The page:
Whale watching is a beloved year-round activity along the entire Pacific Coast, with good reason. While summer and early fall are the best times to see blue whales, late winter and spring are when almost 20,000 gray whales migrate close to shore. You can see them on a boat tour, but the best hikes in San Diego also give you a bird’s-eye view of these majestic sea mammals. Strap on your hiking boots, grab a pair of binoculars and hit these trails around San Diego to see whales in April.

Birch Aquarium / Scripps Institute of Oceanography

Birch Aquarium offers several activities to learn more about sea life, from tide pool exploration to whale watching San Diego. One spot to look for whales on land is found at Scripps Pier, but for an easy hike, check out Scripps Trail. This pathway is part of the California Coastal Trail, a 1,200-mile pedestrian trail running the length of the state. Explore this trail above La Jolla Cove to spot gray whales migrating up north after their winter trip to Baja California.

Torrey Pines State Reserve

This almost 2,000-acre park seems to have it all: desert landscapes, challenging cliffs, and sweeping ocean views. You could easily spend a day exploring the trails, but for the best whale watching opportunity, head for these locations:

  • Razor Point Trail, an easy to moderate 1.4-mile hike that rewards you with stunning ocean vistas
  • Guy Fleming Trail, an easy 0.7-mile loops with Torrey pine forests and several lookouts for viewing whales and dolphins

When you visit the park, be sure to stop by the Nature Center to get information on recent whale sightings.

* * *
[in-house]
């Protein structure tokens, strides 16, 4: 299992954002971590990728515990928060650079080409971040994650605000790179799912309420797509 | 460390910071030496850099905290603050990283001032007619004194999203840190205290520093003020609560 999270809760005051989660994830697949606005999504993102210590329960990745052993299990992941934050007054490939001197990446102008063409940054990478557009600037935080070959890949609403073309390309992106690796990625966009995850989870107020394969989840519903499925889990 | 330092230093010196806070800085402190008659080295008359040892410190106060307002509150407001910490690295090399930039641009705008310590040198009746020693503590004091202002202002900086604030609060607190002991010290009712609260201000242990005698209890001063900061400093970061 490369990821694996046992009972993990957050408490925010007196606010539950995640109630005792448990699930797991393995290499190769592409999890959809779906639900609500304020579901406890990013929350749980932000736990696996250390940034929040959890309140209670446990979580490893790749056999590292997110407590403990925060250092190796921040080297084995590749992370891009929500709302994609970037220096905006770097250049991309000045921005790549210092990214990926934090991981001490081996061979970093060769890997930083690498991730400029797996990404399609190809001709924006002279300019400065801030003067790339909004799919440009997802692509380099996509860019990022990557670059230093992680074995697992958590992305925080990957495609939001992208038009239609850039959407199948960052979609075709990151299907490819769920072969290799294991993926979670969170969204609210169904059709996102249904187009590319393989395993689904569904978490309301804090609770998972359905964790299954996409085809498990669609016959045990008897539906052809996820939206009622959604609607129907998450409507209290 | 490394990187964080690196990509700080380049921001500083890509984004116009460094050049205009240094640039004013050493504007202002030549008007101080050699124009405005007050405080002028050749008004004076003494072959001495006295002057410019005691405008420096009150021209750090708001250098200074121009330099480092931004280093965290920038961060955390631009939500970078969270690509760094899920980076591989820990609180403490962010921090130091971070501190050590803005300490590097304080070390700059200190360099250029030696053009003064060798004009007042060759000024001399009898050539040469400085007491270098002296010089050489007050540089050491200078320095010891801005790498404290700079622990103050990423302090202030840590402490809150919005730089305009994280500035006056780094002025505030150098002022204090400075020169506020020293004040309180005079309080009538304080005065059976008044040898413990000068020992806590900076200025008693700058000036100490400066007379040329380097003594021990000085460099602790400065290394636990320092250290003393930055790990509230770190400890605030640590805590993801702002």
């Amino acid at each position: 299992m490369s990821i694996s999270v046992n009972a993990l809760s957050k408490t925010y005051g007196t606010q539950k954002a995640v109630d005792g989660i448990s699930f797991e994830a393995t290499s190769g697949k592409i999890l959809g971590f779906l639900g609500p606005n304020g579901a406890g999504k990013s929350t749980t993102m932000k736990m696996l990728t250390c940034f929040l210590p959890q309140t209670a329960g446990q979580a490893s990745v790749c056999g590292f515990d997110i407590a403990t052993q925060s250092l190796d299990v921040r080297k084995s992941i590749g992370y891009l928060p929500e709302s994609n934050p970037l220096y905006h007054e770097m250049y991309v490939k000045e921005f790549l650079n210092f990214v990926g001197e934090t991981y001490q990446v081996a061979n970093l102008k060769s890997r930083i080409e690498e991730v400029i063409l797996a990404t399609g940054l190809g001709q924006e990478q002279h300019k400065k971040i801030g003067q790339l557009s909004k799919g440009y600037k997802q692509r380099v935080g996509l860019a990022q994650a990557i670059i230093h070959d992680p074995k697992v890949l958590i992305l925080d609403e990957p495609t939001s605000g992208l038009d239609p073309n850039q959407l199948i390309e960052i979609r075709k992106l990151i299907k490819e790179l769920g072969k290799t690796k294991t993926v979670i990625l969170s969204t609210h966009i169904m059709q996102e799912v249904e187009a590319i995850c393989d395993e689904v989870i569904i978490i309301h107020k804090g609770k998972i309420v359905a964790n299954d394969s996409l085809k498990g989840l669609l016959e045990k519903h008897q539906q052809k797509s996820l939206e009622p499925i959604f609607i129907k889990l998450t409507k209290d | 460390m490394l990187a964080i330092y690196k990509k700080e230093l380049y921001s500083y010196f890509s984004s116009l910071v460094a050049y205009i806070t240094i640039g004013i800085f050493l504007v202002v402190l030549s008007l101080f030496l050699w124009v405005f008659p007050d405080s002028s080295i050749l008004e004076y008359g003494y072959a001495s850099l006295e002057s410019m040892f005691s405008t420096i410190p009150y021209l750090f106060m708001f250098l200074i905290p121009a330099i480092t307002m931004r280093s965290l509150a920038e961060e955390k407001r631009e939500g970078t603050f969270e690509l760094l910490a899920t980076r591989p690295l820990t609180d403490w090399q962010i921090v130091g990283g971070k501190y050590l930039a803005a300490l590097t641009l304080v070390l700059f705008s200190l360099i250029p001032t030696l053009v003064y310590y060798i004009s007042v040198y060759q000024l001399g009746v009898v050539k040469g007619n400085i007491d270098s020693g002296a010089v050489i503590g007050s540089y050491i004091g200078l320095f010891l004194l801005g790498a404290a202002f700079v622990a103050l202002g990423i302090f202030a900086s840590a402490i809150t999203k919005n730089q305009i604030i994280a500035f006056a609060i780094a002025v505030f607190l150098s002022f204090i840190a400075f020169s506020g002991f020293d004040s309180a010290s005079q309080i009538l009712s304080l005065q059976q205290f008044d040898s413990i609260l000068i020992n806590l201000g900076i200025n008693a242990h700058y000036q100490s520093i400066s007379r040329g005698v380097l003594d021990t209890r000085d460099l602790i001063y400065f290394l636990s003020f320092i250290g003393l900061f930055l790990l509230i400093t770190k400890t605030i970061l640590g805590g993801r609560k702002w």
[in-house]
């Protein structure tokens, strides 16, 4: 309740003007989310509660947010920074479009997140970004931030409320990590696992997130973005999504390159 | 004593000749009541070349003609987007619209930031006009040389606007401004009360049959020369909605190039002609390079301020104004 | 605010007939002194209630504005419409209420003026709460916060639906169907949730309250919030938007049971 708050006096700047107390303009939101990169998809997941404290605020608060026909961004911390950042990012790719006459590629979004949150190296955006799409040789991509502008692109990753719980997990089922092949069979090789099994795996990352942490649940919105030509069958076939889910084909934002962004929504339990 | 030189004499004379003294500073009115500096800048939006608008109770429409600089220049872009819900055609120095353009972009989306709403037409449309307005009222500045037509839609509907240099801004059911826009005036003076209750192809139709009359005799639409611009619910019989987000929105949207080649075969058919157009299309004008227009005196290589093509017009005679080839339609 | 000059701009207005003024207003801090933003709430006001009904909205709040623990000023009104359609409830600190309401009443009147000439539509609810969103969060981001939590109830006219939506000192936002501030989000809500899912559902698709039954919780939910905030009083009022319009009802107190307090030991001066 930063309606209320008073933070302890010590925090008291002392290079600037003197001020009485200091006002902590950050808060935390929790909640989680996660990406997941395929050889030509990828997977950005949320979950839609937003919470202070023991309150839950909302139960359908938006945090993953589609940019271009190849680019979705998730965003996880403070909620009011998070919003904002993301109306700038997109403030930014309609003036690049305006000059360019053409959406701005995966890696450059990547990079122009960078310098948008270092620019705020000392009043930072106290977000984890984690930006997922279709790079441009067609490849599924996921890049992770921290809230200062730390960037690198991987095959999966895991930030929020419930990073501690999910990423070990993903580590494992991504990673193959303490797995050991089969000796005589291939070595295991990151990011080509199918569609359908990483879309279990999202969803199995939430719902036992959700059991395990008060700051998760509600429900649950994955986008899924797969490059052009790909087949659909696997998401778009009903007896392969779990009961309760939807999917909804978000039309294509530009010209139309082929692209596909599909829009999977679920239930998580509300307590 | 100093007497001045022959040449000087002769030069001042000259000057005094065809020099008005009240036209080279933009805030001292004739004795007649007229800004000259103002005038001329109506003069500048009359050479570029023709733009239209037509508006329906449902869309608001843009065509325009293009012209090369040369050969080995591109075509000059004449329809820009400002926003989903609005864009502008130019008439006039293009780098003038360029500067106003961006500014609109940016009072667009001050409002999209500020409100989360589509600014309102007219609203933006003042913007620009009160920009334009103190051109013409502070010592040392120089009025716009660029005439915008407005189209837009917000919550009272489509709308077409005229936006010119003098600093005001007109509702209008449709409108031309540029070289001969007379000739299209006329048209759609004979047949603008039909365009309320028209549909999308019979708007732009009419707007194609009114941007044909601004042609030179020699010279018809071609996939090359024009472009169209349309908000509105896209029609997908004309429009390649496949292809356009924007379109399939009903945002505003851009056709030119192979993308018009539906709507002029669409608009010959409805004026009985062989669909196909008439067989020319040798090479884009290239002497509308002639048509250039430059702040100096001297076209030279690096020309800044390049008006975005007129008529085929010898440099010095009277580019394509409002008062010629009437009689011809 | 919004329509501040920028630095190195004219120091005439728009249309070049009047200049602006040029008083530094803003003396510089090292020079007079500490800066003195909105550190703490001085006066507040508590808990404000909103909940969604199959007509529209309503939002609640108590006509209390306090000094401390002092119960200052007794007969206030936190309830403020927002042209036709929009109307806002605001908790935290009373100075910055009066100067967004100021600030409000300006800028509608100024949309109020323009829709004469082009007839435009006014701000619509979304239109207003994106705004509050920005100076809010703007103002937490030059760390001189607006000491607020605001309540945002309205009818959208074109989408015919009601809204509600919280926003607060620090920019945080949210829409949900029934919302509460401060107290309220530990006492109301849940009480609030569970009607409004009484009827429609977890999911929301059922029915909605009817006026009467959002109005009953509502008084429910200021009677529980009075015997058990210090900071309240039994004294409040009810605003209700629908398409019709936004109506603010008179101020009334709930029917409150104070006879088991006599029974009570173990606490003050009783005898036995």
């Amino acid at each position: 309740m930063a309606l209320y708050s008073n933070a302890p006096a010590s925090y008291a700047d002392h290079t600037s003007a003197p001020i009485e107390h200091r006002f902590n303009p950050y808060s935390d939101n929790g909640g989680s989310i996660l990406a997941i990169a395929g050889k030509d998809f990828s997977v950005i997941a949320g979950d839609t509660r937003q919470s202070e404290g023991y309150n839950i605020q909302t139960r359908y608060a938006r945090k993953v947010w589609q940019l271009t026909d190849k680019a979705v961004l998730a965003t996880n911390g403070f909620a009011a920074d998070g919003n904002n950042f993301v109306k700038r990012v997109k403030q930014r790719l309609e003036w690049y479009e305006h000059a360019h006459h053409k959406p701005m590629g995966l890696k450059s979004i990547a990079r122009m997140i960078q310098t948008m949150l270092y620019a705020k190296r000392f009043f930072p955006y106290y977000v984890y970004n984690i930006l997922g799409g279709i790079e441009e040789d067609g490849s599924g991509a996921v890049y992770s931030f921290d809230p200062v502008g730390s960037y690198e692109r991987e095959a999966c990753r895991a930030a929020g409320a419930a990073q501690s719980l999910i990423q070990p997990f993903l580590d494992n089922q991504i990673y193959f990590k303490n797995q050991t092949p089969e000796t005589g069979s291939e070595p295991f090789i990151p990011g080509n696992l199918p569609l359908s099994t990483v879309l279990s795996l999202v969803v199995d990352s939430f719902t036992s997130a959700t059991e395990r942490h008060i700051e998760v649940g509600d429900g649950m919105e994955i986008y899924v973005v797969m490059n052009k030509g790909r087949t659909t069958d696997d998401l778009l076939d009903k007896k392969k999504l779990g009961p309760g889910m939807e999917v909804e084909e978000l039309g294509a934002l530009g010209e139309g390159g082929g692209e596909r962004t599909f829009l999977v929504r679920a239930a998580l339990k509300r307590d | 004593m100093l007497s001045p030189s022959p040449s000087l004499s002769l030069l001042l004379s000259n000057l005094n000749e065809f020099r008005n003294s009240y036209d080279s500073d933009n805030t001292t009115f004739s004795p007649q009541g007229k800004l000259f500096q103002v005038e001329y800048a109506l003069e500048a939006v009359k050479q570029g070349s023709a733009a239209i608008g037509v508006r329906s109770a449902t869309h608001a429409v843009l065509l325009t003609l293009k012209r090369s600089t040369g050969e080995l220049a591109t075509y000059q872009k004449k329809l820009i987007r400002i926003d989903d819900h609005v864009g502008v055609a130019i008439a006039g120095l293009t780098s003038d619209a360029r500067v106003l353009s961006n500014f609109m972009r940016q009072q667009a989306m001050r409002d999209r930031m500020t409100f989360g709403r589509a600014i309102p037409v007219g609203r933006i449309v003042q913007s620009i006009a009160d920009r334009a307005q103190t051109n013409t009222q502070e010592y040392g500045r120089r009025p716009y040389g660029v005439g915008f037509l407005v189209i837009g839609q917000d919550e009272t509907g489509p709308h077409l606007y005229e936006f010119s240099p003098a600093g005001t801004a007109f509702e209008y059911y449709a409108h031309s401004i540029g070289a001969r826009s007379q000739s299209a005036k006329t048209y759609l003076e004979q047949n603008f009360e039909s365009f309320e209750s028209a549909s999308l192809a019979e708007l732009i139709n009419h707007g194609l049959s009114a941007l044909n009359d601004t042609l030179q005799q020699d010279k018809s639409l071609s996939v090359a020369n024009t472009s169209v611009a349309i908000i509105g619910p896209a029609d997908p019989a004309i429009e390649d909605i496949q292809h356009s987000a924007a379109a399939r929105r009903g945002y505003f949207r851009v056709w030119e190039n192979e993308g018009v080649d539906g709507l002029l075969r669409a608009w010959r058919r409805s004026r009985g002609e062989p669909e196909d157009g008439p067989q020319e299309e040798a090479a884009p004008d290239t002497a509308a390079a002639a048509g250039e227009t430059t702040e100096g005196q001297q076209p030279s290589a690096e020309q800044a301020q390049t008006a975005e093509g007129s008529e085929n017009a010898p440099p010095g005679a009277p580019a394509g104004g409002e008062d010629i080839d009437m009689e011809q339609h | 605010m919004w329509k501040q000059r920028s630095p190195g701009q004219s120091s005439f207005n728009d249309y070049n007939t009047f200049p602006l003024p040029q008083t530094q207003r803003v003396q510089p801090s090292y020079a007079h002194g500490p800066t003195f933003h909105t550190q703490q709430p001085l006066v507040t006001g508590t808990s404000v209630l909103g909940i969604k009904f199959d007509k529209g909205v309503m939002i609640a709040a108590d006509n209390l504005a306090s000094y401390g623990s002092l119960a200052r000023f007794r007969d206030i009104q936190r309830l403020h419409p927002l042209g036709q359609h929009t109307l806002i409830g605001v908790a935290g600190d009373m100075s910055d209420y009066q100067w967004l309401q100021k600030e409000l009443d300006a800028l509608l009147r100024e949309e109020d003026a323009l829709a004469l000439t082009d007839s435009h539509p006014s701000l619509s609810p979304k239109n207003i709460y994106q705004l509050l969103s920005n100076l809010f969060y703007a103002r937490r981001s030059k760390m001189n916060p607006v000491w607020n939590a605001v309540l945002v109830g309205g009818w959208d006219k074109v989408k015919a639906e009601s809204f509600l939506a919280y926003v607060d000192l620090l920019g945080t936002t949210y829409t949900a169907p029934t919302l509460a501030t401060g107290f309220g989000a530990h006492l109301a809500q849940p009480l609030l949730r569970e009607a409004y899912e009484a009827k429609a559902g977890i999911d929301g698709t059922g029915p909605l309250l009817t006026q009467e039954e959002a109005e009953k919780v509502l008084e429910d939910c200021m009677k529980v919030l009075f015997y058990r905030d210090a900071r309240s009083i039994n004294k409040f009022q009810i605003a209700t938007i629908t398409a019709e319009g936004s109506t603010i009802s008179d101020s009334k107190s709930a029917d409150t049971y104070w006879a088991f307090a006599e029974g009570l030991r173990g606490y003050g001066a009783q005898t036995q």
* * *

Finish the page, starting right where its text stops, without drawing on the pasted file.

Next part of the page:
Cabrillo National Monument

This national park has a dedicated whale watching overlook at Point Loma, just a short walk from the Old Point Loma Lighthouse. From this vantage spot, you have the Pacific Ocean to the west and Coronado Island to the east. Access the overlook by taking the Bayside Trail, a 2.5-mile roundtrip hike that takes you by other sites of historical interest and natural surroundings. Save time for standing under the sail-like awnings and use the telescopes to look for tails and spouts that indicate whales on the move.

Hiking Tips

Here are a few more suggestions to make your whale-watching hike a success this April:

  • San Diego’s hiking trails are part of a larger system that runs the whole length of the US Pacific Coast. Known as The Whale Trail, this system of over 100 sites for land-based whale watching gives you plenty of hiking options with ocean views to spy whales any time of year.
  • Check out a San Diego whale watching report before your hike to find out what species have been spotted recently as well as the best location for viewing.
  • Hiking at a higher elevation puts you closer to the sun; don’t forget to use plenty of sunscreen and wear a hat to protect yourself.
  • Stay hydrated during your hike. Plan to carry enough water for each member of your group, and count on at least a half-liter for every hour of your hike.

Do not despair if you do not see gray whales in April, as it is late in their migration season. Look out for other species, including humpbacks, finbacks, minkes, and dolphins, and you won’t be disappointed.

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